Holly took one last look at the ever-changing purples and greens and greys of the stunning valley and pushed off the stone wall to resume her jog. And to feel the pinch of regret that she couldn’t stay in this beautiful limbo forever.
(from Finding the Rainbow)
Quick Summary: Finding the Rainbow is the second book in Traci Borum’s series set in the village of Chilton Crosse in the Cotswolds that began with Painting the Moon. This is a standalone novel that focuses on a different set of characters, though some characters from the first novel make an appearance. Holly Newbury left college and returned to Chilton Crosse to care for her father and three younger sisters following her mother’s sudden death. Several years have passed, and she has settled into a routine of taking care of the household, working part time at the village art gallery and pub, and taking online classes to finish her business degree. But her life is upended when a film crew arrives to film an adaptation of Jane Austen’s Emma. Holly befriends Fletcher Hays, the American who wrote the script, and starts a book club when her father’s Lady Catherine-esque cousin, Gertrude, says she has never read the Austen novel. Holly becomes dependent on Fletcher’s friendship when her father drops a bombshell on the family and her sister’s behavior gets out of hand, and Holly realizes she doesn’t know what to do with her life when it seems as though her family doesn’t need her to care for them anymore.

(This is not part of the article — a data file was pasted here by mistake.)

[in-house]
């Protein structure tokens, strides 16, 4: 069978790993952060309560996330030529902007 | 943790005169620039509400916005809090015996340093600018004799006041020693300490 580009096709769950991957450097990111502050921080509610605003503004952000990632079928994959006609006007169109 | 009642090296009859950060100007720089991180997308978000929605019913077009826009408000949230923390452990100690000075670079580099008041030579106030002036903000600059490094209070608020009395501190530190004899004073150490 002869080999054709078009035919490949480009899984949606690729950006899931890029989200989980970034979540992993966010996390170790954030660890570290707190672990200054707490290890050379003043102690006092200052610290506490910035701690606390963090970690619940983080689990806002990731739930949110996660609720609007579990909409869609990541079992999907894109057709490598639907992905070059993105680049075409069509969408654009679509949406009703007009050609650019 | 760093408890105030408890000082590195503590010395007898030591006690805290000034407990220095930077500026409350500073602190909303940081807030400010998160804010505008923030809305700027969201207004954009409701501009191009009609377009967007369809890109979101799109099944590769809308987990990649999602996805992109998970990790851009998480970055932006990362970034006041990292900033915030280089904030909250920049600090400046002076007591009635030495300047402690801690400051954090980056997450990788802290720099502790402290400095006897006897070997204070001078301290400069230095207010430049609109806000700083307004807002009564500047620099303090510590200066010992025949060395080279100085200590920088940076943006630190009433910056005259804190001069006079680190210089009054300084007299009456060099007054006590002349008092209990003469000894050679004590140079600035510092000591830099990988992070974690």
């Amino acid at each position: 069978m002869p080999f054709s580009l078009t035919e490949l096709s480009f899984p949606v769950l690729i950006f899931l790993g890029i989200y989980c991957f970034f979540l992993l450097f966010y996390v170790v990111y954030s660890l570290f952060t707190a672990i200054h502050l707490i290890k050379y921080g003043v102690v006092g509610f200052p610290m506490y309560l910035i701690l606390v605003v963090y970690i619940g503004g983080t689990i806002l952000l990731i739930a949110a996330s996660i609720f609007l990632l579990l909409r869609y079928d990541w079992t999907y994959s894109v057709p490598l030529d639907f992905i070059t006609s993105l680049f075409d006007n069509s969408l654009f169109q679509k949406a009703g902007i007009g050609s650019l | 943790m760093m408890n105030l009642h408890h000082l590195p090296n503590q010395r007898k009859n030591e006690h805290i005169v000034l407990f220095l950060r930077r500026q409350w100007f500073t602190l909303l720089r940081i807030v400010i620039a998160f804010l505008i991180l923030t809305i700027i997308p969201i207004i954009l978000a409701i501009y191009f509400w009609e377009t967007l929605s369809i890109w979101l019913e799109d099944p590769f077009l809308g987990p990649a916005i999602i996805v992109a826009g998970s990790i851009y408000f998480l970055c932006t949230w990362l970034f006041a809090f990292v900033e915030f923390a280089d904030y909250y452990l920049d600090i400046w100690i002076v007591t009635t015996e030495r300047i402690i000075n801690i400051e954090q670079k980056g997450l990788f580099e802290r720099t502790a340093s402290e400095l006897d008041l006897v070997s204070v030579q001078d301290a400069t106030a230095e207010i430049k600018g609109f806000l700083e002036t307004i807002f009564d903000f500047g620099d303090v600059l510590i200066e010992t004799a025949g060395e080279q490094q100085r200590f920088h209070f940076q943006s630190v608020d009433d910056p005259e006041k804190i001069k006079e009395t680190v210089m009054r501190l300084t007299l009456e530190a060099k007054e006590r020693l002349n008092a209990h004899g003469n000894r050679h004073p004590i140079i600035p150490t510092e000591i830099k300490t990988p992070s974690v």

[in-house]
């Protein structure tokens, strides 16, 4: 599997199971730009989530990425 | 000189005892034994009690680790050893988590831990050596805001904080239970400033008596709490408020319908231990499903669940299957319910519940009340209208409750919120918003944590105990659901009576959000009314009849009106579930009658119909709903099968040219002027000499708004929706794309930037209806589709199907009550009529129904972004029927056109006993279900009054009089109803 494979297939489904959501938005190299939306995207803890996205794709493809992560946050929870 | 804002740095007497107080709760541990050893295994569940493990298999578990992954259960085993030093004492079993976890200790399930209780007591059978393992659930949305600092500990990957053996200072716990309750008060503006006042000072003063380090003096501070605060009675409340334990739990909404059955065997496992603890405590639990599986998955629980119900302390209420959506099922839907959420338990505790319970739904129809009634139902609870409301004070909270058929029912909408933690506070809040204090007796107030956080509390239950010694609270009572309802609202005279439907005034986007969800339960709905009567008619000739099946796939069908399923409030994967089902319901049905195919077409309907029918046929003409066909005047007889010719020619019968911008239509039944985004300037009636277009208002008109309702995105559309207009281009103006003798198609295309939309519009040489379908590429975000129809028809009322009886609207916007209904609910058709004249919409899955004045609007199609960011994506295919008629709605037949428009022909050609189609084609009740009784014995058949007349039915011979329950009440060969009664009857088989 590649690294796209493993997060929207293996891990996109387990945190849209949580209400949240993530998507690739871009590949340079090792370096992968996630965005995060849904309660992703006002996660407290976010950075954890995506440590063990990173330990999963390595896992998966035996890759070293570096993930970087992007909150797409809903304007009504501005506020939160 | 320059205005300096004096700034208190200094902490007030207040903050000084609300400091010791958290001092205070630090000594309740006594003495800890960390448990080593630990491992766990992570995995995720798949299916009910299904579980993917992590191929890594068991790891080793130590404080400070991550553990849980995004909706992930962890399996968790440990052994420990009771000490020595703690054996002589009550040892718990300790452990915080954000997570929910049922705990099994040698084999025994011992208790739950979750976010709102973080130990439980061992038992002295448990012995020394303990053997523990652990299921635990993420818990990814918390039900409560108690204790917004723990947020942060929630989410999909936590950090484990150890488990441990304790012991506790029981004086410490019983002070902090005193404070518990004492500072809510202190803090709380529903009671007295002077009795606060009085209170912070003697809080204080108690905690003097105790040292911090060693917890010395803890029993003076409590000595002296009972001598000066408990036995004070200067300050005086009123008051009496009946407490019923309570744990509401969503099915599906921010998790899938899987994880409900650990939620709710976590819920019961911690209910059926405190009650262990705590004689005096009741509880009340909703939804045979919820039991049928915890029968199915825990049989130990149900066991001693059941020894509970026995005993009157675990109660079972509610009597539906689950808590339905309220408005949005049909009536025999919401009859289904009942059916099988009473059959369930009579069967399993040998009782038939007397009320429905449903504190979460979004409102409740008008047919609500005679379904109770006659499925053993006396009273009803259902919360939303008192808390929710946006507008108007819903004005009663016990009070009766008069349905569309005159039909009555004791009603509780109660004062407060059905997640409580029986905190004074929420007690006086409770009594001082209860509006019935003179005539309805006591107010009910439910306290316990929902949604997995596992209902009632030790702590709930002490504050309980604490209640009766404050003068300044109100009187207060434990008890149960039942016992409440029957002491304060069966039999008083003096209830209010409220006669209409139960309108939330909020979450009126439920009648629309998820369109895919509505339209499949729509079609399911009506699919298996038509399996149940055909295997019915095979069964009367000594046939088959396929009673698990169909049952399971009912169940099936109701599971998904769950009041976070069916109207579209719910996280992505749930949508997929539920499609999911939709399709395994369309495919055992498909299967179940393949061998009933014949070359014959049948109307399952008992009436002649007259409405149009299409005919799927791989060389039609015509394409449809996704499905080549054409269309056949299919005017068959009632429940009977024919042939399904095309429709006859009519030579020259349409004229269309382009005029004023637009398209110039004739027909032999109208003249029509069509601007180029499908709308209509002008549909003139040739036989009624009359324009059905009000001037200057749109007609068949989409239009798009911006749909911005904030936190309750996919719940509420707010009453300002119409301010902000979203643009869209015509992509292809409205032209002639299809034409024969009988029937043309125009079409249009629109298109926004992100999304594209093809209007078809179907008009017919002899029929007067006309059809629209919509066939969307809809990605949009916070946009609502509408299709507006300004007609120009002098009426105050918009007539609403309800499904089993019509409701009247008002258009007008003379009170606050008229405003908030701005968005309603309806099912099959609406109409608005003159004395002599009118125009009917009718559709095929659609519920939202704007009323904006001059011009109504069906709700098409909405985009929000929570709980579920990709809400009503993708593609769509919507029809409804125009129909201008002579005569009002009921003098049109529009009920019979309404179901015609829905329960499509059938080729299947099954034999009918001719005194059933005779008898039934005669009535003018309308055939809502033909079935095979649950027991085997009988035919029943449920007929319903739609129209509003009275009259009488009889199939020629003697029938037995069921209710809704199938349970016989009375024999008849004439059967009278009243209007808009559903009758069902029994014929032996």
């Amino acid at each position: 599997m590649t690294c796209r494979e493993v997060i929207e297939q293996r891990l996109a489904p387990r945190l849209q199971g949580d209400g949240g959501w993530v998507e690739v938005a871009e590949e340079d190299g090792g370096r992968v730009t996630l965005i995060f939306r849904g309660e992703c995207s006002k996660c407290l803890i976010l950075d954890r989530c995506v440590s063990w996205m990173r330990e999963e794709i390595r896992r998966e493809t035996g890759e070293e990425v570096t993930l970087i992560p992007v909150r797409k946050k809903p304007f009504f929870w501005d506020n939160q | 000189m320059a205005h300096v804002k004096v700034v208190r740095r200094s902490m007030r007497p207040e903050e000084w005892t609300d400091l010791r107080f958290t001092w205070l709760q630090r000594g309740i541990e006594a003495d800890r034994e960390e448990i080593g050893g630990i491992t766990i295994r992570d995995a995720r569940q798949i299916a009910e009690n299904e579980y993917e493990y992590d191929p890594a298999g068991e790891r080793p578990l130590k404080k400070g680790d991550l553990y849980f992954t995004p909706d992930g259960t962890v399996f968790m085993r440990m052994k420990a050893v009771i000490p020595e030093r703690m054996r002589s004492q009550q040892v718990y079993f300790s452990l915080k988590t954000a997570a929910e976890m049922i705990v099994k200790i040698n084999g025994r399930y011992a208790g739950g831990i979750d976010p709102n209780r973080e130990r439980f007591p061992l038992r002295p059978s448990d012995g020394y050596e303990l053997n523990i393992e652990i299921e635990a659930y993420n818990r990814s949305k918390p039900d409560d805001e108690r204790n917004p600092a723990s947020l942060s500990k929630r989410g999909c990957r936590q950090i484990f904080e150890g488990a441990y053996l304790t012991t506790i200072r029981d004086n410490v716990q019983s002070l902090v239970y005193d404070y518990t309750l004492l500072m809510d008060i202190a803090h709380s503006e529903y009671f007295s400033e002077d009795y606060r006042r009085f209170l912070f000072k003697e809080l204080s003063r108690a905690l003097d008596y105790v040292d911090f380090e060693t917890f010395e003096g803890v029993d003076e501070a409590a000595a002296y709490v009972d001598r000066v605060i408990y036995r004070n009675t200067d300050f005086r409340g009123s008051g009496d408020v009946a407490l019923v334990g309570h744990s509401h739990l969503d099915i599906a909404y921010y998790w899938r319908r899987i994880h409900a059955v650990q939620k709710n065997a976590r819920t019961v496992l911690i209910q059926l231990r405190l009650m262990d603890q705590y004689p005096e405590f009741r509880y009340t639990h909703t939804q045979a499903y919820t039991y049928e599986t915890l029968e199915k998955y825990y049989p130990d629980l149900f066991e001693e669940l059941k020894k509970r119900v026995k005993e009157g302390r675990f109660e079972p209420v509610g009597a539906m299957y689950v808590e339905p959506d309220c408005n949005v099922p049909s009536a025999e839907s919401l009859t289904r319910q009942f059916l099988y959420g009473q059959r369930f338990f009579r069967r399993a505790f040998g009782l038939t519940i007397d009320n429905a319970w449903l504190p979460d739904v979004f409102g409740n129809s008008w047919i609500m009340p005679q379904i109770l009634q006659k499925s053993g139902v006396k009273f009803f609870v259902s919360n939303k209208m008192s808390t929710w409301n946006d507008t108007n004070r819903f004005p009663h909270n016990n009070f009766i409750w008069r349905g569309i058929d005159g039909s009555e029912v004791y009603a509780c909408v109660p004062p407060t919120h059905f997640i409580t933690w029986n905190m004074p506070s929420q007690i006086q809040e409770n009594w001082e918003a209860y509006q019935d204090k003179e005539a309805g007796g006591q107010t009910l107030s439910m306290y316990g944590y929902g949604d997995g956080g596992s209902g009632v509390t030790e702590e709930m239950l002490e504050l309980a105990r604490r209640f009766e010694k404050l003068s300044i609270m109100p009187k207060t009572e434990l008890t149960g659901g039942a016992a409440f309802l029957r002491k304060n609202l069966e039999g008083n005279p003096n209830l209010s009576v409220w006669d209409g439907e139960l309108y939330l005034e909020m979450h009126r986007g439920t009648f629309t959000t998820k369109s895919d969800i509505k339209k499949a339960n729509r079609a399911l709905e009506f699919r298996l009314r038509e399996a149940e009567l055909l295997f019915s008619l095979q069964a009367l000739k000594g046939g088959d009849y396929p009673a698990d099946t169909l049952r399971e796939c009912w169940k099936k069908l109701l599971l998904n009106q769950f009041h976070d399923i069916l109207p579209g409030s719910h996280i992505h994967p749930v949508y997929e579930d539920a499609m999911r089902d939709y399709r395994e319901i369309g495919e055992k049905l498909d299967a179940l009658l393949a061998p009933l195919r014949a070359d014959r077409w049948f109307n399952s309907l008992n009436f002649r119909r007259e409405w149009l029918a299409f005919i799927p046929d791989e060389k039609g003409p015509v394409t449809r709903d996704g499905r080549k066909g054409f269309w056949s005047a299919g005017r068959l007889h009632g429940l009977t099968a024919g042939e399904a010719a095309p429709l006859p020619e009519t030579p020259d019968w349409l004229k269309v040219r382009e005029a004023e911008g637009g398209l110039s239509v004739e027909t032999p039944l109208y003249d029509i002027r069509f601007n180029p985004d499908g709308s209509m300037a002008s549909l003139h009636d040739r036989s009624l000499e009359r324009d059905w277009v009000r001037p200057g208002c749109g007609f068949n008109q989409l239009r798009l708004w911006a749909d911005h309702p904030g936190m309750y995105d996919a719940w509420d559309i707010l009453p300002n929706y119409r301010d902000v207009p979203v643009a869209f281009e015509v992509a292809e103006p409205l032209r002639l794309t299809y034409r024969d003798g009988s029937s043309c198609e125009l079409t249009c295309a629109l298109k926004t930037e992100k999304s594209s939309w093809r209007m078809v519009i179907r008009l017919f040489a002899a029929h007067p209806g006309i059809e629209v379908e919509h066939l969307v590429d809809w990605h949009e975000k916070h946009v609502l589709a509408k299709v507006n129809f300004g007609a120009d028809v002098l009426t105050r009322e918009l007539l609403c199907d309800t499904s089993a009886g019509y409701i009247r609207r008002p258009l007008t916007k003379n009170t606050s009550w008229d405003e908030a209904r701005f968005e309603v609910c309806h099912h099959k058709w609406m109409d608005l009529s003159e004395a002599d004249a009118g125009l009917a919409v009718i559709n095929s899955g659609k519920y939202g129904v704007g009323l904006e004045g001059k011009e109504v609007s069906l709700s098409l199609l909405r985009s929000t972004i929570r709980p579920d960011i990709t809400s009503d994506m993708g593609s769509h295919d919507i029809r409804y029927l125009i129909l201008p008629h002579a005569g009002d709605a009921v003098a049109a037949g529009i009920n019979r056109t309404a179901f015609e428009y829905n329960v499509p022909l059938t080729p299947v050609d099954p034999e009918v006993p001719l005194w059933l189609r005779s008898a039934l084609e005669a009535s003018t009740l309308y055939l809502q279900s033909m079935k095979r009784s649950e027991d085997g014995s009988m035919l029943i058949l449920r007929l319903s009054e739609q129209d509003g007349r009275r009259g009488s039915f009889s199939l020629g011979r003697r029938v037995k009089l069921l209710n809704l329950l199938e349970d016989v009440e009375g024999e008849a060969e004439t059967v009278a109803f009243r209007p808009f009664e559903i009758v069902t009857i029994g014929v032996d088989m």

Why I wanted to read it: I was intrigued by the Cotswold setting and wanted to see how Austen factored into the story.
What I liked: I really enjoyed Painting to Moon, and Finding the Rainbow didn’t let me down either. Again, Borum has created a cast of memorable characters, and I liked how the villagers were like old friends this time around. I felt like I really got to know Holly and understand her devotion to her family. Her life was thrown into chaos when her mother died, but her new routine became comfortable over time, and she doesn’t know how to go back to the independence she knew before. Her family leans on her, and when Fletcher enters her life, she finally finds someone she can lean on. And just like in Emma, that friendship becomes confusing when other feelings come into play. I enjoyed the Austen references at the beginning of every chapter, as well as the similarities between Holly’s story and Austen’s novel.
What I disliked: Nothing. It was a charming, feel-good novel overall.
Final thoughts: Finding the Rainbow is a pure comfort read, complete with a sweet romance, family drama, literary references, and that charming small-town setting. I can’t wait to see what comes next in this series!
Disclosure: I received Finding the Rainbow from the author for review.
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